I hate waste. I hate seeing leftovers or unused food – either rotten or well past the expiry – go in the bin. It’s an easy way to squander money, especially if food is just plainly and simply forgotten about in the bottom of the fridge. That goes for out-of-date items that have been sitting in the doldrums of the pantry since 2013. Eww.
Leftover meat can be used for an easy slow-cooked meal.
Since starting my journey into motherhood, I do admit, I’m not the well-drilled, organised machine that I used to be. Things do get forgotten and fiddly meals do get abandoned after a long, difficult day.
But there are ways and means to reduce the amount of food that goes in the bin each week. I’ve found that having a weekly or fortnightly meal plan can drastically reduce waste. Make a list of all the ingredients you need and this will mean you only buy what you need for the week. If you need to buy a particular ingredient for one dish, such as fish sauce, perhaps find a couple of other dishes using this as a base so that you can use it up over the next few weeks, rather than leave two-thirds of an opened bottle in the fridge for months (and let me tell you, opened fish sauce will stink out your fridge eventually.)
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Some leftovers can be recycled into other meals – for example, leftover potatoes and vegetables can easily be made into Bubble and Squeak patties. Roasted lamb or beef leftovers will make a great curry for the next night, while pork can be chucked in the slow cooker, with pulled pork tacos a favourite in our household.
If you have a chicken carcass and bits of chicken hanging around, you can boil the carcass in a pot and use it to make homemade chicken stock – a great alternative to the salt-enriched stock you find on the supermarket shelves when you make a warming homemade chicken soup.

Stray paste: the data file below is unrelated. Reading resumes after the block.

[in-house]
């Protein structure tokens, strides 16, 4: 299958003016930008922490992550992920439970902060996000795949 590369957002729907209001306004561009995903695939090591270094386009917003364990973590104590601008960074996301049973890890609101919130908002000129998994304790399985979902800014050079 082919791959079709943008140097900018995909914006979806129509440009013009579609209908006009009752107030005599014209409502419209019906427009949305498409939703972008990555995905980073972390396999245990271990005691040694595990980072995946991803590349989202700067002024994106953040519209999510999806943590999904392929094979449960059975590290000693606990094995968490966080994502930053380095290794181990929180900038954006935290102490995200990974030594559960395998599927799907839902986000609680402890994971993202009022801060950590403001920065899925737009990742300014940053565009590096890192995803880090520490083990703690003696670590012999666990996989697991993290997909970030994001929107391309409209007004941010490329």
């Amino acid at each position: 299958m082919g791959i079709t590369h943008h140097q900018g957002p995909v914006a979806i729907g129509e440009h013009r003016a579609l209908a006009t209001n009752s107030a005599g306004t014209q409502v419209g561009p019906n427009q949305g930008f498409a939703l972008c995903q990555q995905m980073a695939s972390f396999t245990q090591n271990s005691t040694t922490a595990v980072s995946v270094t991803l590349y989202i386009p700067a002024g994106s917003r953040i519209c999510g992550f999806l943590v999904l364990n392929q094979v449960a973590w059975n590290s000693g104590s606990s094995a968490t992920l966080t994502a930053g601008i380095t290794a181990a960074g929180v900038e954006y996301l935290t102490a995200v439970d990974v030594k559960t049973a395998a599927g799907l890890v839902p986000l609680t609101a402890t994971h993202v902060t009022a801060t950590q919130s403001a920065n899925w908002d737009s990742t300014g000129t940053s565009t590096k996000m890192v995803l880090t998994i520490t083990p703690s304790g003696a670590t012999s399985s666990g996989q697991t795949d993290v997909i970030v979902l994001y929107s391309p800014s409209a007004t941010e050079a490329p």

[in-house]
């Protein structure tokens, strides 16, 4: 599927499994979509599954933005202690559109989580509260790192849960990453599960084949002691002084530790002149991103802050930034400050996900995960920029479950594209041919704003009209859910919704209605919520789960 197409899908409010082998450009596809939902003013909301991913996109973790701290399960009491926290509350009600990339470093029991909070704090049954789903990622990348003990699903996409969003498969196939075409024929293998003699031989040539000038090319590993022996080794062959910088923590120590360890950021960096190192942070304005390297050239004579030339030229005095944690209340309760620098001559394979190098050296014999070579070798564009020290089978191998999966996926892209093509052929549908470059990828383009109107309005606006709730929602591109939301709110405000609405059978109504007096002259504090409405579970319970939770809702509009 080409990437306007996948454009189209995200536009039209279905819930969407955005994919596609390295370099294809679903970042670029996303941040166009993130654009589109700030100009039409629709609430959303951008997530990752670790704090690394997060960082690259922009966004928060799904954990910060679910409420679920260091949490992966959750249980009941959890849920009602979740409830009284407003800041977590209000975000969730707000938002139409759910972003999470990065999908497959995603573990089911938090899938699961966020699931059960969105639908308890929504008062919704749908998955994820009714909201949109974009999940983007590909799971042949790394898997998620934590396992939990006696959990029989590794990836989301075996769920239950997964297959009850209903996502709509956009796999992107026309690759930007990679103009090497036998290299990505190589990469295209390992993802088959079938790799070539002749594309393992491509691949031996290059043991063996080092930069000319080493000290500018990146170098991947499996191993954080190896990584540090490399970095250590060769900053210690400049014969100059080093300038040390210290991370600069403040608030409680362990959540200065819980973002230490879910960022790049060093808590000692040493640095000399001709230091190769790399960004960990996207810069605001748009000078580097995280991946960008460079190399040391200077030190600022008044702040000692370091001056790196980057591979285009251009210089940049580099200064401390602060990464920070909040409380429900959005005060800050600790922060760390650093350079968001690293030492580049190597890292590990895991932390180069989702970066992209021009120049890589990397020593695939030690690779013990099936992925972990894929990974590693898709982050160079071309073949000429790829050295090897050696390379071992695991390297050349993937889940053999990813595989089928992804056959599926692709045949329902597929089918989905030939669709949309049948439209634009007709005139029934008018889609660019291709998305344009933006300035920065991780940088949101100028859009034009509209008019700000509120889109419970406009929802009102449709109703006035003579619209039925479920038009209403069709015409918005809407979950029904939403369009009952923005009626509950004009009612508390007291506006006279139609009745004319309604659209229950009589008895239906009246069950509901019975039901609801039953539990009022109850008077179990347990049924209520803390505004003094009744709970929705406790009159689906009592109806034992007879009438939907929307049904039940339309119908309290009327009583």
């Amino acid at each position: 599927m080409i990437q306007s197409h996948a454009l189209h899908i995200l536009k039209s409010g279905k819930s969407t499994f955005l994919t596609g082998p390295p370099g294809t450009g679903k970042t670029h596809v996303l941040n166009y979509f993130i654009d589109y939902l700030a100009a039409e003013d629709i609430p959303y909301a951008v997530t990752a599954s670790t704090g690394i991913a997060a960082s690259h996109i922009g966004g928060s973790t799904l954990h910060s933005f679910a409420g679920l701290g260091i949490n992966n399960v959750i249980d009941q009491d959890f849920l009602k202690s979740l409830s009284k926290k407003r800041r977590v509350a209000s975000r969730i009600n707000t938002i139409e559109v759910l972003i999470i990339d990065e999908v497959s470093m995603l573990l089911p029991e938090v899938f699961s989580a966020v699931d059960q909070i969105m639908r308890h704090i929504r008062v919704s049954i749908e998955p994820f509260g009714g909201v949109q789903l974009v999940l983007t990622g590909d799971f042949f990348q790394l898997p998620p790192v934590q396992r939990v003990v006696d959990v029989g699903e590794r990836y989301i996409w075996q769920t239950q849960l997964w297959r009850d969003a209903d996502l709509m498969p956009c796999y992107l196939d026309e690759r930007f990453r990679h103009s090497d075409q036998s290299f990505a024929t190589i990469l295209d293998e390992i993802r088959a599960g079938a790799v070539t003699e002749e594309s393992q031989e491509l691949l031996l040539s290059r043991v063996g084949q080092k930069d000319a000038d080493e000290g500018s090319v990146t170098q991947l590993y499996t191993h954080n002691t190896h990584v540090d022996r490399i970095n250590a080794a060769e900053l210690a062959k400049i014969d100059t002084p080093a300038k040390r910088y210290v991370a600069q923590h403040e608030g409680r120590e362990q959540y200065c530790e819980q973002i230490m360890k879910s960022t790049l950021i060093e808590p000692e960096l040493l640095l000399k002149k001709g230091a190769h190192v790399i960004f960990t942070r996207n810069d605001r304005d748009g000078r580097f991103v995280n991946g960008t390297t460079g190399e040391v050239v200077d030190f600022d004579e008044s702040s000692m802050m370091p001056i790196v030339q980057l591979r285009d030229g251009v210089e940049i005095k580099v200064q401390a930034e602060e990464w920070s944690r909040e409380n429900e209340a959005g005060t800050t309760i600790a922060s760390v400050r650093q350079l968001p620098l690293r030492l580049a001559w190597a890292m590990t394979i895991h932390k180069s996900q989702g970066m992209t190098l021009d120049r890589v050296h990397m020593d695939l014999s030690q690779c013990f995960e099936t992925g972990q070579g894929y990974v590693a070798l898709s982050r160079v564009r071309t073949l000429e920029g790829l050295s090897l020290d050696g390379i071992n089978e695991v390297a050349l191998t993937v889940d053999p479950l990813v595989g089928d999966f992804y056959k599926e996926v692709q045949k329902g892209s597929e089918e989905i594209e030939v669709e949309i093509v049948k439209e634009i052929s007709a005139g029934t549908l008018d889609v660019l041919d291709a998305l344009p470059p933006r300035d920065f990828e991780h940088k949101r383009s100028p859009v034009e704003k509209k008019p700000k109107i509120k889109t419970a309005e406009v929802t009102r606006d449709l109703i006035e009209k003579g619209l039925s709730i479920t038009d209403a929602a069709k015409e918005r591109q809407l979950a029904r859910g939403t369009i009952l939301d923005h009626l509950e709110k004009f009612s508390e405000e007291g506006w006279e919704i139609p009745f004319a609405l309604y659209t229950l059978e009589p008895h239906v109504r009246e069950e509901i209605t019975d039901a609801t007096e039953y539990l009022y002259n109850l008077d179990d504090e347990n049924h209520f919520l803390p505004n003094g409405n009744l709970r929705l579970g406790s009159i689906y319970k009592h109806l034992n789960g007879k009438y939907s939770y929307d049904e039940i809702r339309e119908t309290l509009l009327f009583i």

Dairy products and fruit can be frozen
Dairy products that are approaching their use-by date can be frozen, including milk, sour cream and thickened cream. You can also freeze grapes, kiwi fruit and berries, whereas mushrooms can be cooked prior to being frozen. Just chop them up, cook if needed and pop them in a zip lock bag.
Vegetables make a great soup
Alternatively, unused fruit that is looking a bit worse for wear can be used to make delicious, healthy smoothies, while unused vegetables are a great staple to chuck into a pot for a lovely winter soup or a casserole or lasagne or bolognaise with hidden vegetables]. I make a vegetable soup in which no part of the vegetable is spared – not even the onion skin or celery leaves. Well, maybe not the onion skin.
Don't forget to label food before it goes in the freezer.
Leaving leftovers in the freezer is a bad habit in our house. Before you know it, three months has passed and we’re eating freezer food for a week just so it doesn’t go to waste, a practice my husband gets a bit annoyed with when he starts missing his steak. A good habit to get into is to label the date onto each container or bag – this will reduce any ambiguity about how long food has been in the freezer and will reduce the likelihood of it going to waste.
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